Venezuelans flee crisis at home but face rising tensions in Brazil

Venezuelan migrants walk across the border from Venezuela into the Brazilian city of Pacaraima. (CNS photo/Nacho Doce)Venezuelan migrants walk across the border from Venezuela into the Brazilian city of Pacaraima. (CNS photo/Nacho Doce)

An increasing number of migrants leaving Venezuela are in need of the international protections normally granted asylum seekers. Most Venezuelans have been finding refuge in other neighboring South American countries. Unfortunately many of those who have fled to Brazil have experienced increasing levels of xenophobia.

About 5,000 people leave Venezuela every day. According to the U.N. Refugee Agency, at least 1.9 million Venezuelan citizens have left the country since 2015, fleeing from the economic and political crisis that the country is experiencing under President Nicolás Maduro. Most other Venezuelans have landed in Colombia, Ecuador and Peru.

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Receiving countries—which often face their own issues with poverty and social inequality—have applied more stringent border controls against Venezuelans, and deteriorating conditions threaten to escalate into a regional crisis.

According to the U.N. Refugee Agency, at least 1.9 million Venezuelan citizens have left the country since 2015.

“We are aware of the growing challenges related to the massive arrival of Venezuelans in these countries,” said Filippo Grandi, the United Nations High Commissioner for Refugees, during a press conference in August in Geneva. “It remains critical to allow those in need of international protection to access security and seek asylum,” he added.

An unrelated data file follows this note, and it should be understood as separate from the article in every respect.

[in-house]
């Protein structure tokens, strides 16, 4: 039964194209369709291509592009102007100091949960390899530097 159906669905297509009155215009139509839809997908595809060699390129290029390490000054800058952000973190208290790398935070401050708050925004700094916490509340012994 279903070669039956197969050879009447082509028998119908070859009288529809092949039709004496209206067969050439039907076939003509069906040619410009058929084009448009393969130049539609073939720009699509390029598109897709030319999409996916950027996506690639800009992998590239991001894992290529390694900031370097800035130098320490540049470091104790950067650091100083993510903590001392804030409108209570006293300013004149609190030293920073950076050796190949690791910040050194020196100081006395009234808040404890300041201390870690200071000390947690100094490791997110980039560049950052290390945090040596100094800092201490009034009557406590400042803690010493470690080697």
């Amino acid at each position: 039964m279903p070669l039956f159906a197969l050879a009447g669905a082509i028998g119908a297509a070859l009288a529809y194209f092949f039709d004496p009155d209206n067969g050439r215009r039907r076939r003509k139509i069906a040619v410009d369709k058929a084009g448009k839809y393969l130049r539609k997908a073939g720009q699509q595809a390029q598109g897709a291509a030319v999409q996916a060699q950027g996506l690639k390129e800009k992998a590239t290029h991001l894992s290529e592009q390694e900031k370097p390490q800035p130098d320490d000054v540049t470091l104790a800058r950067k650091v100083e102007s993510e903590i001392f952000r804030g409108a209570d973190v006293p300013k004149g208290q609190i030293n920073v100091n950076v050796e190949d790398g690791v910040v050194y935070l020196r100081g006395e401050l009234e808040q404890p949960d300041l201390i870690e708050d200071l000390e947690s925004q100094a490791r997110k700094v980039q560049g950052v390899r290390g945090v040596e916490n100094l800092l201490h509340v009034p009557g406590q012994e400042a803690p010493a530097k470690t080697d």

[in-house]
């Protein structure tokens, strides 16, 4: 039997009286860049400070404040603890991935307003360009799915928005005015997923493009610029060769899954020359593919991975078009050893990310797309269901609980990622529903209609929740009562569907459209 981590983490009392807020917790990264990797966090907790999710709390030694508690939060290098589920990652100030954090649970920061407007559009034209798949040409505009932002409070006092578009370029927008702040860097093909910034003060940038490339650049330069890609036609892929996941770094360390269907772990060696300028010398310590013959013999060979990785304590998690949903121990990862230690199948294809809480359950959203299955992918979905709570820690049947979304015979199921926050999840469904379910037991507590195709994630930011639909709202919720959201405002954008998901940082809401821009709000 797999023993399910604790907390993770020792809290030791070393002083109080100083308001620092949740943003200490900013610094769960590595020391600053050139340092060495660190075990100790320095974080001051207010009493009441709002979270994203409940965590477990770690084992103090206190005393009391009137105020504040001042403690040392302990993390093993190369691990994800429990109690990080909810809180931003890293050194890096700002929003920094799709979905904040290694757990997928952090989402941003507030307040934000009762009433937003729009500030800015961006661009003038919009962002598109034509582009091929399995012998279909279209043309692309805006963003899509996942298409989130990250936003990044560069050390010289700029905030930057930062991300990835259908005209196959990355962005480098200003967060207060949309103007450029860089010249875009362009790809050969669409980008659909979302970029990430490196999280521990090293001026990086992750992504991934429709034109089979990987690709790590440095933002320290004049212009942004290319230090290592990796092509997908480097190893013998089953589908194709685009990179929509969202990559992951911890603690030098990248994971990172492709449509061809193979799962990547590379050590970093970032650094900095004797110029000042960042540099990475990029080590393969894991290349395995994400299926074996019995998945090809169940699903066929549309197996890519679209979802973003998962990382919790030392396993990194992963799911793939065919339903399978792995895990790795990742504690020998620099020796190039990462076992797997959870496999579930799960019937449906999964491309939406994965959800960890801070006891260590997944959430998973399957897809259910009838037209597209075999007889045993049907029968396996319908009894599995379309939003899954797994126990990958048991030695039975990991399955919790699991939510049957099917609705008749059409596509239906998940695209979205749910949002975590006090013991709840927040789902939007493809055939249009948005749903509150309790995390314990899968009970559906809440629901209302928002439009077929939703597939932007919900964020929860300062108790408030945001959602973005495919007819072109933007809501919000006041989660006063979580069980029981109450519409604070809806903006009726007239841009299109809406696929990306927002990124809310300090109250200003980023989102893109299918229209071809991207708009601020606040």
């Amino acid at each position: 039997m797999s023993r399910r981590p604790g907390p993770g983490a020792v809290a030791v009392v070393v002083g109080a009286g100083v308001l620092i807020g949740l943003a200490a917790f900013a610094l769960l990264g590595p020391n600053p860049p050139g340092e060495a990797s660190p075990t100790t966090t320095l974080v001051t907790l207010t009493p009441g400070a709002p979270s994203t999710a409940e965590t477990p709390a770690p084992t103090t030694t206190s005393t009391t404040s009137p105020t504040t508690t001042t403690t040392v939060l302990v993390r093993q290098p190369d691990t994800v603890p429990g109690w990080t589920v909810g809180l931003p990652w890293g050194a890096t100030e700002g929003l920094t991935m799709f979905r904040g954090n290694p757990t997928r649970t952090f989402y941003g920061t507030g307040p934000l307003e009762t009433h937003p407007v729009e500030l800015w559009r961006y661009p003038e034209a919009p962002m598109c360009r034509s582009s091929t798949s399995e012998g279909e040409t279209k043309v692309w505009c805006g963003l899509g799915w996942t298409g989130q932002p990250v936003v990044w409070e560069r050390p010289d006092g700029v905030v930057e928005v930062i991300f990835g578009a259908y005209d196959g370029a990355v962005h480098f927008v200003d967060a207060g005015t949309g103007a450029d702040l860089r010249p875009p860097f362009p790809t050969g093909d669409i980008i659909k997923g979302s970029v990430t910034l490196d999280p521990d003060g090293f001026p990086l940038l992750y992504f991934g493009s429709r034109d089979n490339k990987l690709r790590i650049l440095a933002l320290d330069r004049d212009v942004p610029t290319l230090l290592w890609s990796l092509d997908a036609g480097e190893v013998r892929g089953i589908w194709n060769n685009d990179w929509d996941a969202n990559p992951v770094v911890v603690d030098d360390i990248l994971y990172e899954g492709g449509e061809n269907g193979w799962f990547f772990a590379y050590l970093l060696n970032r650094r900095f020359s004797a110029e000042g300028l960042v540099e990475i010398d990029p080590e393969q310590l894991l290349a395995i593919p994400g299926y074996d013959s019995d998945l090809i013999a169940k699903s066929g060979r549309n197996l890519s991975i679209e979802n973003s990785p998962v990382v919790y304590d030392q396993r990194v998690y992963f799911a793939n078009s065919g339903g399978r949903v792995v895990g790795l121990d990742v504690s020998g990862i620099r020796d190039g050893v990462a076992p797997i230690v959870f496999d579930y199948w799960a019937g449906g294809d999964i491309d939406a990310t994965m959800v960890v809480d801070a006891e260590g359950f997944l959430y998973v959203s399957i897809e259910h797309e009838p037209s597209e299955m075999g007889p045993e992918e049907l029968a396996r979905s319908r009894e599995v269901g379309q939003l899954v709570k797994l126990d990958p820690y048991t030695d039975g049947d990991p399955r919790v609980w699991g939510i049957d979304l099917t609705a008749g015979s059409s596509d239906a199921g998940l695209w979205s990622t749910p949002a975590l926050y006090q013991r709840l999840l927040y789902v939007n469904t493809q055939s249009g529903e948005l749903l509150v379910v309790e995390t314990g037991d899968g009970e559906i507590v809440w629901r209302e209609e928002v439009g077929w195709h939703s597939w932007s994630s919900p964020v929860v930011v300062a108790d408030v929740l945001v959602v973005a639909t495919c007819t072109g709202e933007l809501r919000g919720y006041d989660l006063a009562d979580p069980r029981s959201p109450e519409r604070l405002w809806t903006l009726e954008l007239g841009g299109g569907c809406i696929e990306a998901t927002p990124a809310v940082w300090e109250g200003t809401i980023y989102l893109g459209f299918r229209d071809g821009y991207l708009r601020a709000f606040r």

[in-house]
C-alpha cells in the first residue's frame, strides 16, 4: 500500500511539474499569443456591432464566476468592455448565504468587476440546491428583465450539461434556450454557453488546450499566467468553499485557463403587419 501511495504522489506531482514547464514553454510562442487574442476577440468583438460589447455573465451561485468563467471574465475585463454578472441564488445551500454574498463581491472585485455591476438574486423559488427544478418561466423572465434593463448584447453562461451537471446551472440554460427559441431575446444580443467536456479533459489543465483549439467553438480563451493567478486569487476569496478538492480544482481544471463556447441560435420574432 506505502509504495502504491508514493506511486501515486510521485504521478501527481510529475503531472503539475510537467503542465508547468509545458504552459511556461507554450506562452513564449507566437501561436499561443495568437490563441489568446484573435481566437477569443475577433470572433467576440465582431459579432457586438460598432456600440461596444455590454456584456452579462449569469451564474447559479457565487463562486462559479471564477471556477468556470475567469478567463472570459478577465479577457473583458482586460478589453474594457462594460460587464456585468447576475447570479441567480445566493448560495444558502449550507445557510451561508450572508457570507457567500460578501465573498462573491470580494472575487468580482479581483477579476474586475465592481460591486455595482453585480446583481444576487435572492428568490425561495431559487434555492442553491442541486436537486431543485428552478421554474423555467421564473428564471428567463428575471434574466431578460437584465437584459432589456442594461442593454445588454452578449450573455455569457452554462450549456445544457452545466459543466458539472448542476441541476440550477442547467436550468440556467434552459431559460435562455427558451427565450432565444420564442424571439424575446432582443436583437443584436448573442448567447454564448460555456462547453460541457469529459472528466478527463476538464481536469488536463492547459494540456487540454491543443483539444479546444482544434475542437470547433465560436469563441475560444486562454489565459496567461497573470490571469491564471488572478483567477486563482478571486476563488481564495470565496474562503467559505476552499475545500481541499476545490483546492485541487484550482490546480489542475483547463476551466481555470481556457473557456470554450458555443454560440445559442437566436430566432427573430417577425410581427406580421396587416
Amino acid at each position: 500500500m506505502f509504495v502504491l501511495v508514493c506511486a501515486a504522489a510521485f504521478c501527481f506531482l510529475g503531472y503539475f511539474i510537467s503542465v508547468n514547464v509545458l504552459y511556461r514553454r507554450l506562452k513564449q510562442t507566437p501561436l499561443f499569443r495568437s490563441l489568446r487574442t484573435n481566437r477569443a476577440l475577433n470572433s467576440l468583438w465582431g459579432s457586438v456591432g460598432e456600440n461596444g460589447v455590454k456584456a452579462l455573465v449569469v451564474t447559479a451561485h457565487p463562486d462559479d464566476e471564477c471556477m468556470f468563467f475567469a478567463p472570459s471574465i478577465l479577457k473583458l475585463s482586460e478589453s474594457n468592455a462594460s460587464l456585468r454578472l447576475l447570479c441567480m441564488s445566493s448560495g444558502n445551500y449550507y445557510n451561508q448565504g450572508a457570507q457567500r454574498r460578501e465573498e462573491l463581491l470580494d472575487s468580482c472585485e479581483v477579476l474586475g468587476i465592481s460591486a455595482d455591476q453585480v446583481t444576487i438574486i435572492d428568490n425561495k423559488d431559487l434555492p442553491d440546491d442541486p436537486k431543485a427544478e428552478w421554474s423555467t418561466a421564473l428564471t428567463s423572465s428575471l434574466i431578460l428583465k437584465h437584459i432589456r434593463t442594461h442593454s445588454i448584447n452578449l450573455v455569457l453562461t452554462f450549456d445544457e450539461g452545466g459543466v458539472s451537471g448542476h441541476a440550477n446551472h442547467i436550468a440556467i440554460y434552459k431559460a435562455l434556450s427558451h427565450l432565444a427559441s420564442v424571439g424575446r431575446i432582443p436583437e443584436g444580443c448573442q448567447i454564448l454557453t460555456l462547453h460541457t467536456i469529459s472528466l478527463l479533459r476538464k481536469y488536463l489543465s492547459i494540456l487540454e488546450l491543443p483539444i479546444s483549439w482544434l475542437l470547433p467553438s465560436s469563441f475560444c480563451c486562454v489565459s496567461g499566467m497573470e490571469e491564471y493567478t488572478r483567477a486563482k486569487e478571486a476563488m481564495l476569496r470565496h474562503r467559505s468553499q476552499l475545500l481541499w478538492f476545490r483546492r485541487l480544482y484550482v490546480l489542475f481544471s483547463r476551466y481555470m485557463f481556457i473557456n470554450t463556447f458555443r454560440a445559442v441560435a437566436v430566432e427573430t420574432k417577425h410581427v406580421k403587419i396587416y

International authorities’ greatest concern are for the most vulnerable people—adolescents, women, unaccompanied children and those who want to be reunited with their families abroad.

Rosita Milesi, C.S., the founding director of the Institute of Migration and Human Rights in Brazil, told America that migration has always been an issue in the region, but the Venezuelan situation requires special attention.

“Their country has been facing a serious political, economic and humanitarian crisis, forcing its citizens to seek survival in other places,” she said.

“Venezuelans have been experiencing a widespread lack of state protection and violation of their fundamental rights. Food, medicine and health care are lacking. Hyperinflation drastically reduces the purchasing power of the population,” Sister Milesi said. According to an Amnesty International report released in December 2017, the basic food basket for a Venezuelan family of five people, thanks to hyperinflation, now costs 60 times more than the minimum wage.

Brazil is not the main destination for Venezuelans—Spanish-speaking countries are preferred—and it is where Venezuelans have had the greatest difficulties integrating successfully. Episodes of xenophobia and violence against immigrants have become frequent, especially in the Brazilian state of Roraima.

The basic food basket for a Venezuelan family of five people, thanks to hyperinflation, now costs 60 times more than the minimum wage.

In mid-August, 1,200 Venezuelans returned to their country after the camp where they were living while waiting to receive Brazilian documents was set upon and burned by locals in the border town of Pacaraima. The violence apparently was provoked when family members of a Brazilian merchant claimed he had been assaulted by Venezuelans. In September, hundreds of other Venezuelans left Brazil for home, afraid of experiencing similar violence. Local Brazilian politicians have exploited the issue during their election campaigns and spread rumors against Venezuelans on social media.